Carhartt WIP x Toogood

Toogood and Carhartt WIP

(Image credit: Courtesy of Carharrt)

In a new collaboration, Toogood and Carhartt WIP have taken their respective talents for sculptural cuts and workwear and combined them to make a collection that has serious appeal. To celebrate at Salone, giant puppets wearing blown-up versions of pieces in the collection were installed in Spazio Maiocchi, symbolic of Toogood’s recutting of Carhartt WIP’s classic style and the combination of each brand’s iconic item – Carhartt’s ‘Michigan’ jacket and Toogood’s ‘Photographer’ jacket. Durability and circularity are both buzzwords for these brands, which made the collaboration a natural one, said Erica Toogood. ‘Carhartt WIP’s history of modifying historic workwear sits effortlessly with Toogood’s nod to trades and workwear, reimagined and sculpted with artistic freedom,’ she said. ‘Combining our aesthetic and cutting style with Carhartt WIP’s construction skill and capacity has been a proud moment for us, resulting in an accessible, durable and iconic product.’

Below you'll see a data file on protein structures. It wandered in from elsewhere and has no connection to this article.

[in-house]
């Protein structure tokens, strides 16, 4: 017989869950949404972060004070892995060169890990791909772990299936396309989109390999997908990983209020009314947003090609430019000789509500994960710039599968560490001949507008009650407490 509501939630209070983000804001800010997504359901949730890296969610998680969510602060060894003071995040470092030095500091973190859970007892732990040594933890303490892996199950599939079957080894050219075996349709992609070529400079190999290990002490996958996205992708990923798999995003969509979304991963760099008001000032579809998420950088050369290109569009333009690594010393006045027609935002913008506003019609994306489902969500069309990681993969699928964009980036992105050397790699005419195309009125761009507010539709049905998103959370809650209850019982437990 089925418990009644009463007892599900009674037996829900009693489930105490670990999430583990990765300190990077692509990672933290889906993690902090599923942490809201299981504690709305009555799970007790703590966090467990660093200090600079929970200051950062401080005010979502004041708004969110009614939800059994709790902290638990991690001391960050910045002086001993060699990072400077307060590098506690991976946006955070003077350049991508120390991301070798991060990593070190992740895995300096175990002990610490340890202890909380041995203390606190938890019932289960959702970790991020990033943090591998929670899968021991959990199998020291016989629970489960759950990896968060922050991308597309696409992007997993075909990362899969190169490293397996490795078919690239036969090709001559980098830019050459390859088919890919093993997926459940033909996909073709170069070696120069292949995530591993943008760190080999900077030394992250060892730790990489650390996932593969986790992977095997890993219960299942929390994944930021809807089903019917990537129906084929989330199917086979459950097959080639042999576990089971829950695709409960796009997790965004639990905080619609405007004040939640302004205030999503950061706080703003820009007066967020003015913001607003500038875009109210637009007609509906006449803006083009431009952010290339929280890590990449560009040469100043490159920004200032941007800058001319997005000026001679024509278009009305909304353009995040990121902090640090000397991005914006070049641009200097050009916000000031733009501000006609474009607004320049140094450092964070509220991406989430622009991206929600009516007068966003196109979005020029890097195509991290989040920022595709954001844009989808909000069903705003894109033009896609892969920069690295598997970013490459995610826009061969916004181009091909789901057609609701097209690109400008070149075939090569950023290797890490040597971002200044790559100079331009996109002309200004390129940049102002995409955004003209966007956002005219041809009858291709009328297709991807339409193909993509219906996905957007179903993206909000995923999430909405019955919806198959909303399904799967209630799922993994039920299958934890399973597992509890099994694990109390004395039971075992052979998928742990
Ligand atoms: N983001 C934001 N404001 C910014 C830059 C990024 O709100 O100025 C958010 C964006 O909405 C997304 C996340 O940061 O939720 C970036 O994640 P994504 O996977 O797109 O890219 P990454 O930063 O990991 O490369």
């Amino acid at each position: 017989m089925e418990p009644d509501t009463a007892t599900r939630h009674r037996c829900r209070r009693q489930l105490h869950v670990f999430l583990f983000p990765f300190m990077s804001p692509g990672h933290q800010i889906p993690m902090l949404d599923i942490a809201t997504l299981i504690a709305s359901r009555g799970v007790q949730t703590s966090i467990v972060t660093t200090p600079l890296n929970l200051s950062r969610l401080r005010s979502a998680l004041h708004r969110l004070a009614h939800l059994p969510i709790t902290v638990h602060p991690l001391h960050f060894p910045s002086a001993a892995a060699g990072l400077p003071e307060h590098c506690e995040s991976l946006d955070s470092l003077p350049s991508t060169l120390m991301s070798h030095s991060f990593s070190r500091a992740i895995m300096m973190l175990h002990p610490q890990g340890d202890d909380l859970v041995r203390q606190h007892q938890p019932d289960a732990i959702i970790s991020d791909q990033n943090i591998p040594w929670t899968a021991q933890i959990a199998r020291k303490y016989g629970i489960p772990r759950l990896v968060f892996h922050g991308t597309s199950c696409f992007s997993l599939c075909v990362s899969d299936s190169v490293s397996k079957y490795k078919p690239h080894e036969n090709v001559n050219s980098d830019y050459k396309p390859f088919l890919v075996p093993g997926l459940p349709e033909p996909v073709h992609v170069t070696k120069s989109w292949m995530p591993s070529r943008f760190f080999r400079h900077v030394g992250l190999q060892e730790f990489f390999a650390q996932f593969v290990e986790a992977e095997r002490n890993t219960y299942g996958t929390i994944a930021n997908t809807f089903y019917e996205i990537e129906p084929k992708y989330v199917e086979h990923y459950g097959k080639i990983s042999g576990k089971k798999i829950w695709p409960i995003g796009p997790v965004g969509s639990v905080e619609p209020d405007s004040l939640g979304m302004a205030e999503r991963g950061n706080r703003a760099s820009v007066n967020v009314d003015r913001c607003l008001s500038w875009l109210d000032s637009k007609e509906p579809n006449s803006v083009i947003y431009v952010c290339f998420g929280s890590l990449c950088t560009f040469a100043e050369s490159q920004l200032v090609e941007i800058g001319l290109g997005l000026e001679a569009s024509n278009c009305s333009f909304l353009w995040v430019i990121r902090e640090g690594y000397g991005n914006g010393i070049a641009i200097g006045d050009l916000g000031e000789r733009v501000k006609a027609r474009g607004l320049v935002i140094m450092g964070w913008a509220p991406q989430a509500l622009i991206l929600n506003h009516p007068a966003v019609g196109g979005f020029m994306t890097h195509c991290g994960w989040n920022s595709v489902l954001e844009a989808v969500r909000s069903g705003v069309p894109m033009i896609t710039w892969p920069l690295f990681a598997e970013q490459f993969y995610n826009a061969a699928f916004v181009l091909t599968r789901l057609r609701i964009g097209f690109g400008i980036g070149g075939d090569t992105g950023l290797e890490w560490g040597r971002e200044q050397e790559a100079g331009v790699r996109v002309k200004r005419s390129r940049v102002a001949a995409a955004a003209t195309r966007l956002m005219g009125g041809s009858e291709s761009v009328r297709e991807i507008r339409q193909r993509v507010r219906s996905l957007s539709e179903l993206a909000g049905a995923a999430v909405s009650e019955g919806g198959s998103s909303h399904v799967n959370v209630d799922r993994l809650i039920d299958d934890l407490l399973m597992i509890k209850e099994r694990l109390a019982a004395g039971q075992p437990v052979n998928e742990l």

Diesel Living


(Image credit: Courtesy of Diesel)

Cloudscape wallpaper and sofas, punk safety-pin inspired lighting, bubble-wrap tiles, satellite-shaped chairs, asteroid-inspired shelves: Diesel Living presented ‘Tripping’ at Salone, a collection concerned with making the most out of being inside, said Andrea Rosso, ‘where furniture is your friend and everything that surrounds you offers up hypnotic surface for your inner voyage!’ Collaborating with revered designers and studios on each item – Scavolini, Lodes, Moroso, Iris, Berti, Seletti and Mirabello Carrara – from both ‘sustainable and surreal fabrics’, it’s a collection where ‘irreverent visions of eclectic classicism meet mischievous doses of pop to shape a new world for home that celebrates a liberating sense of togetherness,’ said Rosso, adding, tripping at home with our partners has never been so real.’

Scarlett Conlon a freelance journalist and consultant specialising in fashion, design and lifestyle. Before relocating to Italy, she held roles as deputy fashion editor at The Guardian and Observer and news editor at British Vogue in London. She is currently a regular contributor Wallpaper* Magazine among other prominent international fashion and design titles.